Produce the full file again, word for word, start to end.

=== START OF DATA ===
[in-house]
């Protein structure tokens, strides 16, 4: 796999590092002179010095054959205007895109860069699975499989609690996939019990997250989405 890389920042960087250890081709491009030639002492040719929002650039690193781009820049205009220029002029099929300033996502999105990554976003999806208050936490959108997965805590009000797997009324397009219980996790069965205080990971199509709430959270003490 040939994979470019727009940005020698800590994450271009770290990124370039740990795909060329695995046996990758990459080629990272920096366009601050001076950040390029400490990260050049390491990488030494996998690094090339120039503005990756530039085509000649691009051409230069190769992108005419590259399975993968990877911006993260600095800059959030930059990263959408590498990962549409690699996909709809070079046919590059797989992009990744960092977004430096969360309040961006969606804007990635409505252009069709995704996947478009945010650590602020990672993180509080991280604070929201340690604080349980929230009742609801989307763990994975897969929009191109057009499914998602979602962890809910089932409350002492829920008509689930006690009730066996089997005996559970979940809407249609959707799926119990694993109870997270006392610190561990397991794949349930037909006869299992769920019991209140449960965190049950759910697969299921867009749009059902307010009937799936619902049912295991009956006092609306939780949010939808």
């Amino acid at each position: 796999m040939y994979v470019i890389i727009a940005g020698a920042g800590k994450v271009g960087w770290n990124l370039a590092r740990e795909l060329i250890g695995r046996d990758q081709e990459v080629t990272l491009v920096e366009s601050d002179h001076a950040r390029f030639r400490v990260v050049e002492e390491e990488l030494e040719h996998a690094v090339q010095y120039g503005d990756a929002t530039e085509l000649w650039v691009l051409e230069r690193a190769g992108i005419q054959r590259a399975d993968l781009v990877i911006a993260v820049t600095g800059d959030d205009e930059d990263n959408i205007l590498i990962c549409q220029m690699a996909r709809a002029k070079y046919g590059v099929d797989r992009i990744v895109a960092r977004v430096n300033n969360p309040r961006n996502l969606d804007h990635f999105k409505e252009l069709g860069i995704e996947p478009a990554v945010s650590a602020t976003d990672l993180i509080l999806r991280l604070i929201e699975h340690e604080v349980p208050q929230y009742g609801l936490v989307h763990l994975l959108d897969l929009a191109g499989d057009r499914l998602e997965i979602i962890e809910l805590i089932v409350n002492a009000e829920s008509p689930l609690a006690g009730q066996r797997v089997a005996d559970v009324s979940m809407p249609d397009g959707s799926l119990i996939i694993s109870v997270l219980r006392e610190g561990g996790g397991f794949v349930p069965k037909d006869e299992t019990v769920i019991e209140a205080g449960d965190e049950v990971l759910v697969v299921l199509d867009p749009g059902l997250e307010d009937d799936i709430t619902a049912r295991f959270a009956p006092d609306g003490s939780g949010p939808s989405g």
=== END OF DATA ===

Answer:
[in-house]
């Protein structure tokens, strides 16, 4: 796999590092002179010095054959205007895109860069699975499989609690996939019990997250989405 890389920042960087250890081709491009030639002492040719929002650039690193781009820049205009220029002029099929300033996502999105990554976003999806208050936490959108997965805590009000797997009324397009219980996790069965205080990971199509709430959270003490 040939994979470019727009940005020698800590994450271009770290990124370039740990795909060329695995046996990758990459080629990272920096366009601050001076950040390029400490990260050049390491990488030494996998690094090339120039503005990756530039085509000649691009051409230069190769992108005419590259399975993968990877911006993260600095800059959030930059990263959408590498990962549409690699996909709809070079046919590059797989992009990744960092977004430096969360309040961006969606804007990635409505252009069709995704996947478009945010650590602020990672993180509080991280604070929201340690604080349980929230009742609801989307763990994975897969929009191109057009499914998602979602962890809910089932409350002492829920008509689930006690009730066996089997005996559970979940809407249609959707799926119990694993109870997270006392610190561990397991794949349930037909006869299992769920019991209140449960965190049950759910697969299921867009749009059902307010009937799936619902049912295991009956006092609306939780949010939808």
């Amino acid at each position: 796999m040939y994979v470019i890389i727009a940005g020698a920042g800590k994450v271009g960087w770290n990124l370039a590092r740990e795909l060329i250890g695995r046996d990758q081709e990459v080629t990272l491009v920096e366009s601050d002179h001076a950040r390029f030639r400490v990260v050049e002492e390491e990488l030494e040719h996998a690094v090339q010095y120039g503005d990756a929002t530039e085509l000649w650039v691009l051409e230069r690193a190769g992108i005419q054959r590259a399975d993968l781009v990877i911006a993260v820049t600095g800059d959030d205009e930059d990263n959408i205007l590498i990962c549409q220029m690699a996909r709809a002029k070079y046919g590059v099929d797989r992009i990744v895109a960092r977004v430096n300033n969360p309040r961006n996502l969606d804007h990635f999105k409505e252009l069709g860069i995704e996947p478009a990554v945010s650590a602020t976003d990672l993180i509080l999806r991280l604070i929201e699975h340690e604080v349980p208050q929230y009742g609801l936490v989307h763990l994975l959108d897969l929009a191109g499989d057009r499914l998602e997965i979602i962890e809910l805590i089932v409350n002492a009000e829920s008509p689930l609690a006690g009730q066996r797997v089997a005996d559970v009324s979940m809407p249609d397009g959707s799926l119990i996939i694993s109870v997270l219980r006392e610190g561990g996790g397991f794949v349930p069965k037909d006869e299992t019990v769920i019991e209140a205080g449960d965190e049950v990971l759910v697969v299921l199509d867009p749009g059902l997250e307010d009937d799936i709430t619902a049912r295991f959270a009956p006092d609306g003490s939780g949010p939808s989405g």